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11.11.09

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Phaedra

STYLE SAFE: State Assemblymember Jim Beall (D-San Jose) has authored a bill intended to fix the family courts, which he describes as a 'disaster.'

Children's Crusade

Parents who've lost custody of their kids say the family law system is broken, and state lawmakers agree

By Laura Fishman and Alastair Bland


KAREN ANDERSON hates the country's family law court system. She believes that after a traumatic divorce, her two children became victims of sexual abuse perpetrated by their own father. However, when Anderson tried to file for full custody of her children in 1994, the court instead gave full custody of the children to Anderson's ex-husband.

"If ever there was a family law case that would demonstrate the extreme corruption of the family court, it was mine," Anderson says. Anderson has turned her rage into a cause. Along with other mothers who have lost their children in custody battles, she shared her story last week at a Family Law Forum held at the Roosevelt Community Center in San Jose. The meeting was called by the legal activist group Center for Judicial Excellence (CJE) to call attention to what it claims are serious problems in family law court cases.

Along with organizations like the Child Advocacy Center, the Leadership Council on Child Abuse and Interpersonal Violence and the California Protective Parents Association, the CJE believes there is a crisis in the family courts, and that abused children are being handed over to their abusers. One CJE study claims that 38 percent of fathers who are identified as perpetrators of abuse receive full custody of their children.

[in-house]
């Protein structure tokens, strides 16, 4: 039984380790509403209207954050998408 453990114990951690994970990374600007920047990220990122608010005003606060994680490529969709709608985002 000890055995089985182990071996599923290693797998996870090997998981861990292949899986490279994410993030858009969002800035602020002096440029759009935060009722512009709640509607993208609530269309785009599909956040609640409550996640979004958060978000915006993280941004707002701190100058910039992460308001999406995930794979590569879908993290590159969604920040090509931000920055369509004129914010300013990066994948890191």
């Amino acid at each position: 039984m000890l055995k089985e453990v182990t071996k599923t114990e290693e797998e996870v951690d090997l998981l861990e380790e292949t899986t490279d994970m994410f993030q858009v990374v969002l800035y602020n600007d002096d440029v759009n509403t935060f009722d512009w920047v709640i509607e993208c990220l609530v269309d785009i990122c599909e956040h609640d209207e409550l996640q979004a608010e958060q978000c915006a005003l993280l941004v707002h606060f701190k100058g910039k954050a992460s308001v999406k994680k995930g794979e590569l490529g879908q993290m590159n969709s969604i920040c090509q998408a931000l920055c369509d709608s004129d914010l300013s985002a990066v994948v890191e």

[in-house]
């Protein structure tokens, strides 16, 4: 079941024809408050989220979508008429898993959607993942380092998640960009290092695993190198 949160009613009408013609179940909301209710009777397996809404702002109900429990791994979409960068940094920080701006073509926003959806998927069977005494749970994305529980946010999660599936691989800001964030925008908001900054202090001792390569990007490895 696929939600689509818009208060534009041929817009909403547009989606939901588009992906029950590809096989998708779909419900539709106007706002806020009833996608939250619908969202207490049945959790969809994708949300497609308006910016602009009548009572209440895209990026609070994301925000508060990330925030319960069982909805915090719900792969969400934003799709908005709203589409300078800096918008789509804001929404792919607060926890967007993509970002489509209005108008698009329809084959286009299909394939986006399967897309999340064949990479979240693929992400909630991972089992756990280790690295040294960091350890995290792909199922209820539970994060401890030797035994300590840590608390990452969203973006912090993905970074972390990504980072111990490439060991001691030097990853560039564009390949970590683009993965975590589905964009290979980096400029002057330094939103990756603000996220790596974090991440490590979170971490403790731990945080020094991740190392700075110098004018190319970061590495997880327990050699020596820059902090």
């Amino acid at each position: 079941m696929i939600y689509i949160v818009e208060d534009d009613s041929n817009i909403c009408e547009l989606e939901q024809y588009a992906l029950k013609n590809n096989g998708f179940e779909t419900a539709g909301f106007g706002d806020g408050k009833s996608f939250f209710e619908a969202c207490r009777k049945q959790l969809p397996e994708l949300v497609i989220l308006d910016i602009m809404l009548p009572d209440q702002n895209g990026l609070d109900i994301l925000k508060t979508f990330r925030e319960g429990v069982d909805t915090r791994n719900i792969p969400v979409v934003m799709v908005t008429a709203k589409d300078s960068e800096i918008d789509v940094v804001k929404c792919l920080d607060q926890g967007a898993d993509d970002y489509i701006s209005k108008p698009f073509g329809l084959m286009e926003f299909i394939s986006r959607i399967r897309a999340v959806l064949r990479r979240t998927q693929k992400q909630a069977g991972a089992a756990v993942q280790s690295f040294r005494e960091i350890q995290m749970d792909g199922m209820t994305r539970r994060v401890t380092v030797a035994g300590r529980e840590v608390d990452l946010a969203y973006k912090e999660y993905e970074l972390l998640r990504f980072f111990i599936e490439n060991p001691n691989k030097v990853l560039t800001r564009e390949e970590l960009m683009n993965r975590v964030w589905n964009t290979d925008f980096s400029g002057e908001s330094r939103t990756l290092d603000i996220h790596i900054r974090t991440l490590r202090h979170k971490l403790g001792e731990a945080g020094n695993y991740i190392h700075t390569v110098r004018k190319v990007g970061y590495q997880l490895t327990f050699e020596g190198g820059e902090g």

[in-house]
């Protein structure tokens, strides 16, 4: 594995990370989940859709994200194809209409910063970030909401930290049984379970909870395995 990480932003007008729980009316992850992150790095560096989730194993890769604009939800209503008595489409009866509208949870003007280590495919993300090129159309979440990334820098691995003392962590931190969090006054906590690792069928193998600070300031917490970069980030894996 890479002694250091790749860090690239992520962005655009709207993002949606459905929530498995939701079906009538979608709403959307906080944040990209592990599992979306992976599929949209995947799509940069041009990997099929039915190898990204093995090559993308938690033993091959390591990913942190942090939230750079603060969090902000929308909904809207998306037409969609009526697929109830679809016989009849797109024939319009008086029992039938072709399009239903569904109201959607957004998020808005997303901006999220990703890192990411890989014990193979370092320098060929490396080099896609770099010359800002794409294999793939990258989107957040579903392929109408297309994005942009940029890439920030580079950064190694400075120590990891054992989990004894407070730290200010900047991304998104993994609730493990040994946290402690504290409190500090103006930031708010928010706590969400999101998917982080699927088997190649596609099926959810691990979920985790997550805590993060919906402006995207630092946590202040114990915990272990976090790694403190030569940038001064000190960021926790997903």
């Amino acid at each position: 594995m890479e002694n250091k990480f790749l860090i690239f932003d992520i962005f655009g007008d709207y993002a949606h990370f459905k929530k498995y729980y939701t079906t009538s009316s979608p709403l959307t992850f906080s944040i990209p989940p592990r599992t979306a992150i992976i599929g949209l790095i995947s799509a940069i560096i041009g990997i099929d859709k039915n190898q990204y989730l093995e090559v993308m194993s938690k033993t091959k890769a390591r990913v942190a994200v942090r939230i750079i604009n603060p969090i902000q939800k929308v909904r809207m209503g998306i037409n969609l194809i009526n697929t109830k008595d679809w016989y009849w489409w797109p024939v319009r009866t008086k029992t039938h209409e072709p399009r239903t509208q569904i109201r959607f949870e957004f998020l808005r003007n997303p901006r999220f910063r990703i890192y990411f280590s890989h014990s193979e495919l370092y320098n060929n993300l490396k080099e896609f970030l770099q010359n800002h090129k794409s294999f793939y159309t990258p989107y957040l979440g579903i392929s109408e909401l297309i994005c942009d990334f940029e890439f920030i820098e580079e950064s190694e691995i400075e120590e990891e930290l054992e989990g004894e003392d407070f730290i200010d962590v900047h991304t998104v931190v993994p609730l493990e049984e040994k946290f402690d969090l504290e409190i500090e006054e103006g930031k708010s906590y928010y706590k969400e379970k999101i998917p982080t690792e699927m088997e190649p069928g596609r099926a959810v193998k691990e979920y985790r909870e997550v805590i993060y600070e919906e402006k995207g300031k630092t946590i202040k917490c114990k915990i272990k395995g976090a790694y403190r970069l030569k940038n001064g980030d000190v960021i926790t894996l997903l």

That statistic, and many others cited by these organizations, could not be independently verified. But there enough evidence of a problem that Sacramento lawmakers, including San Jose Assemblymember Jim Beall Jr., are calling for changes to state law regarding parental custody disputes.

Members of the Center for Judicial Excellence say one serious problem in family courts is that highly disputable, nonscientific theories are used as evidence in the courtroom, and frequently carry a huge amount of weight in many cases. The new law, co-sponsored by Beall, specifically bars theories such as the often-used "parent alienation syndrome" from child custody cases.

Beall sat alongside Anderson during a panel discussion at last week's meeting, where he talked about his Assembly Bill 612, which proposes a solution to problems in family court by establishing evidence standards. If A.B. 612 passes, courts will be prohibited from considering these unproven theories when deciding child custody or visitation rights. A.B. 612 will also eliminate training in these theories from Judicial Council–approved education for family court professionals.

Beall says the presence of these ideas in family courts wastes court resources and unnecessarily prolongs family law cases by discouraging proper investigation of child safety.

"This bill protects the public from unacceptable evidence that's commonly used in family law," he says. "A sense of fairness is necessary in California. That's what inspired me.

"A primary interest of the Legislature is public safety, especially the safety of vulnerable children. The standards we set up in the judicial system are being ignored and violated. This bill is an attempt to stop that from continuing."

Beall's bill passed on the Assembly floor earlier this year, and will make its next stop in the state's Senate Judiciary Committee. The assemblymember remains hopeful that the bill will pass, but admits that he needs all the support he can get from the public. "[The Judiciary Committee] is the biggest roadblock to the laws we're trying to get passed," Beall says. "The bill's still breathing, but we need to do everything we can to keep it alive."